1804 Capped Bust Right Quarter Eagle. BD-2. Rarity-4. Die State a/a. 14-Star Reverse. AU-55 (PCGS).
High Grade 1804 Fourteen Star Reverse Quarter Eagle
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Die Variety: The first star is buried in the wing on the upper left reverse. This is the only Scot quarter eagle reverse die with such an obvious "star cross" pattern. Clearly intending to keep the stars in absolute straight lines above the eagle, the engraver lost count, and placed 14 stars instead of the intended 13 stars above. The engraver, while forcing the stars into straight lines above the eagle, had to place one touching the eagle's lower beak, another near the edge of the wing, and the third above too close to the wing with two points buried into the edge. This same reverse die was also used to strike dimes in 1804. Although the stars above the eagle are much smaller than those used on the other "star cross" reverse die used to coin the 1798 BD-1, 4 Berries reverse, it is certainly likely that these two dies were engraved in 1798 when the "star cross" pattern was in use on other denominations. The "star cross" pattern all but disappeared on dies by 1799.
Die State: a/a. This is an early die state of the obverse, struck prior to the crack forming right of the 4. Similar on the reverse where there is no evidence of lapping, clashing, or cracks.
Estimated mintage for the variety: Estimated to be about 90% of the year's production of 3,327 quarter eagles.
Estimated surviving population: 150 to 200 coins.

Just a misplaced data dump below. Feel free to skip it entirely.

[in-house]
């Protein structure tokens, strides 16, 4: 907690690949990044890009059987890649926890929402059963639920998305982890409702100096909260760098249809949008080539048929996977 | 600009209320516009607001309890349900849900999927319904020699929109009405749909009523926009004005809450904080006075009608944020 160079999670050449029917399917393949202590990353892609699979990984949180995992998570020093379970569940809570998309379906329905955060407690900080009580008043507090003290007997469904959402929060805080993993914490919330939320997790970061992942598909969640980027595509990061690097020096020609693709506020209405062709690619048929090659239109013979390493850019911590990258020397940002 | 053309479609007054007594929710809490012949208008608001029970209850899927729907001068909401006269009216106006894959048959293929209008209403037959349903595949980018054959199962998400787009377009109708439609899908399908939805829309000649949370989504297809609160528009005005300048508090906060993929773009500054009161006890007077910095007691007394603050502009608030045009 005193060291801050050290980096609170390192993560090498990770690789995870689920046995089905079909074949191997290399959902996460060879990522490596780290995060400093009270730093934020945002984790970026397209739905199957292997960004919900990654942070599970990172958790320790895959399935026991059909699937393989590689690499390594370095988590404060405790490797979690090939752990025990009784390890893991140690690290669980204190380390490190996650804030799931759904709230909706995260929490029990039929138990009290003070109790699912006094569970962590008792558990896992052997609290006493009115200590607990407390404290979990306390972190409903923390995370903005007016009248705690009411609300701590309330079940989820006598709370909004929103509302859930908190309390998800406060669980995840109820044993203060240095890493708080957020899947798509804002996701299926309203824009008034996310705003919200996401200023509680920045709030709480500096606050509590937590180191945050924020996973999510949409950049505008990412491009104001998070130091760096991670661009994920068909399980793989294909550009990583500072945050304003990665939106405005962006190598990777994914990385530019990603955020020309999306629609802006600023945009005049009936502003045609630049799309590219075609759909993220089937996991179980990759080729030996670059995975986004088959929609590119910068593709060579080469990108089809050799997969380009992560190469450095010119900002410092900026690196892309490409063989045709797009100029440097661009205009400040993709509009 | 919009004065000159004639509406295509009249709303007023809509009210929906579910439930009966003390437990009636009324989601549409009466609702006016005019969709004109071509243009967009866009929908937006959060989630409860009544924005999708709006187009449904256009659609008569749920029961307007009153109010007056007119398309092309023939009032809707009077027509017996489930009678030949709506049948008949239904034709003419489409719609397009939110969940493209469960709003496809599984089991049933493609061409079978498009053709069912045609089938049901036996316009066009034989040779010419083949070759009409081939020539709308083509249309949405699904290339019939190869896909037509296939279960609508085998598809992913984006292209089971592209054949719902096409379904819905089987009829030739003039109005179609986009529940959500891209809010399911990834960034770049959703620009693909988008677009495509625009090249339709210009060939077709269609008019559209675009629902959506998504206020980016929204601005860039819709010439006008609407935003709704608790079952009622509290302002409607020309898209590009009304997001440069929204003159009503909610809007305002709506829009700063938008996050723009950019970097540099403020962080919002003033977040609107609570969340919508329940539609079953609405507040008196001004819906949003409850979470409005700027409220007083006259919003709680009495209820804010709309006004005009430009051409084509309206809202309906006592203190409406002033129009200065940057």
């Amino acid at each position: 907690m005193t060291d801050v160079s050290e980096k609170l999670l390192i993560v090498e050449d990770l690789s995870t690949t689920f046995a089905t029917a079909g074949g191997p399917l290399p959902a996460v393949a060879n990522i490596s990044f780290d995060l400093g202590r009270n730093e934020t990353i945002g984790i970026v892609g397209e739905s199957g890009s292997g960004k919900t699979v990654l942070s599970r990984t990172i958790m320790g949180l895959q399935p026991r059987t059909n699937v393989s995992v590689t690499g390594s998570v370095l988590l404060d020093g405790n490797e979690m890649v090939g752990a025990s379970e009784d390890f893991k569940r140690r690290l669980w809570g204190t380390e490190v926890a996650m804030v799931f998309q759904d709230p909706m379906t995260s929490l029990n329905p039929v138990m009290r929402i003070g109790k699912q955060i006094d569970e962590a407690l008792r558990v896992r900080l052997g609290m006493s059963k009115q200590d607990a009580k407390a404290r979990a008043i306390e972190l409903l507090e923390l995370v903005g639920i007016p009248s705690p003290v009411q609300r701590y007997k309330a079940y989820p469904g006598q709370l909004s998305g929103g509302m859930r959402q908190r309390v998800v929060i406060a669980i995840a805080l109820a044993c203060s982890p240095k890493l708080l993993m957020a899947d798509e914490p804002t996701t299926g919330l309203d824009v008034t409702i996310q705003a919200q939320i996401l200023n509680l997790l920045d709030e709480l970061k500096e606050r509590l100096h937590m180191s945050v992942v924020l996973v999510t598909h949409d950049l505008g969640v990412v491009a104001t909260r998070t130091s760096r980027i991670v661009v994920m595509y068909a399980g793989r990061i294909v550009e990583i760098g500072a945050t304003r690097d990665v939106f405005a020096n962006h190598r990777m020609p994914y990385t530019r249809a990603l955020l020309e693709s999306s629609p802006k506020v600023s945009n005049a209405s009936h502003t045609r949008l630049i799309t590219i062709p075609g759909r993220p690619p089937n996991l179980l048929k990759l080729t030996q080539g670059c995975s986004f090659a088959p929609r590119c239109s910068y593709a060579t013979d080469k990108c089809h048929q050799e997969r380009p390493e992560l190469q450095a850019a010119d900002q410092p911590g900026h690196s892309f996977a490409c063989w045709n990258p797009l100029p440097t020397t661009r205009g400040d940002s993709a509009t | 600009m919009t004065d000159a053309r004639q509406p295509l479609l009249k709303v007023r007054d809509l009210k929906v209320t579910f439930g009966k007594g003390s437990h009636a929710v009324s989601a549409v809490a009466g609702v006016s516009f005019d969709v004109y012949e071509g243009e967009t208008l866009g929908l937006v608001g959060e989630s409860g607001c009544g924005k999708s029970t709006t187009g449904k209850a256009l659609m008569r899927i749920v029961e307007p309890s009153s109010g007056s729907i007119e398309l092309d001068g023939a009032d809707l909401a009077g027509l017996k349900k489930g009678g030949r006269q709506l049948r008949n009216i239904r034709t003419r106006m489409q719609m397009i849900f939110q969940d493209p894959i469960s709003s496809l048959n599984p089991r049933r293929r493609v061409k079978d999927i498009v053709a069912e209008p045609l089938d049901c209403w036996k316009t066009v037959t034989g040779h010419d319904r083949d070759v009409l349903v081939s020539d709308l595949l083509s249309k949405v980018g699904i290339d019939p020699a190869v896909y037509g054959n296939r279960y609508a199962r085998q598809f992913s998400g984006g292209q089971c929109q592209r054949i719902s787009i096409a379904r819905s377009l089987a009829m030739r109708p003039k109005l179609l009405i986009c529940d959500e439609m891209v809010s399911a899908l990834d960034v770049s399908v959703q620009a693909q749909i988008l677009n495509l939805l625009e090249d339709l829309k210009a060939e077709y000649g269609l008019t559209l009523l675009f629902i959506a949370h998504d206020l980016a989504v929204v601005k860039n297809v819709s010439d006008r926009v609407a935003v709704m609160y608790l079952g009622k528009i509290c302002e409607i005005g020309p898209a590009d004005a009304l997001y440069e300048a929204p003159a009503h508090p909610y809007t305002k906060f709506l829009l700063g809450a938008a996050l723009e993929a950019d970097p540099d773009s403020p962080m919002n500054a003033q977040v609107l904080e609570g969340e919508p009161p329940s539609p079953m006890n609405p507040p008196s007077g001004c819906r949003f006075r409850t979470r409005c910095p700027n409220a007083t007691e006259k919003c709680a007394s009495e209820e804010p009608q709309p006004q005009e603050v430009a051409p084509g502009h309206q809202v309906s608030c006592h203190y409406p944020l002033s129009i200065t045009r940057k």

Strike: The obverse is generally sharp although moderate adjustment marks on the left side soften the dentils somewhat. The reverse dentils are generally softly struck, as usually seen on coins from this die. The eagle's claw clutching the arrows is also rather softly impressed, but the important elements of the shield, wing feathers, scroll, and stars are all bold.
Surfaces: The surfaces are generally attractive all around for the assigned grade. The surfaces are uniform and pleasing yellow gold with a hint of green.
Commentary: All coinage of 1804 is highly desirable, gaining a reflected aura from the key 1804 copper cent and the "King of American Coins," the 1804 dollar.
Q. David Bowers: The early quarter eagles in the Ferrendelli Collection bring back a tinge of nostalgia to me. In the late 1950s Jim Ruddy and I, owners of the Empire Coin Co., bought the beautiful set of 1796 to 1834 coins formed over a long period of years by Oscar G. Schilke of Niantic, Connecticut. The values then were tiny fractions of what such coins bring today. Oscar had all of the Guide Book varieties except the 1804 with 13 reverse stars. The coins from 1796 to 1808 were generally high-grade AU, what might be called MS-60 today. Those from 1821 to 1834 were nearly all Mint State. As was usual, Oscar had a story to tell for each coin -- this one from Leonard Kusterer in Wayte Raymond's office, that one from B. Max Mehl, another from the Stack brothers -- and so it went.
PCGS# 7652. NGC ID: 25F8.
Pedigree: From the Dr. James A. Ferrendelli Collection.
PCGS Population: 8; 37 finer (Mint State-63 finest) for the 14 Star variety.
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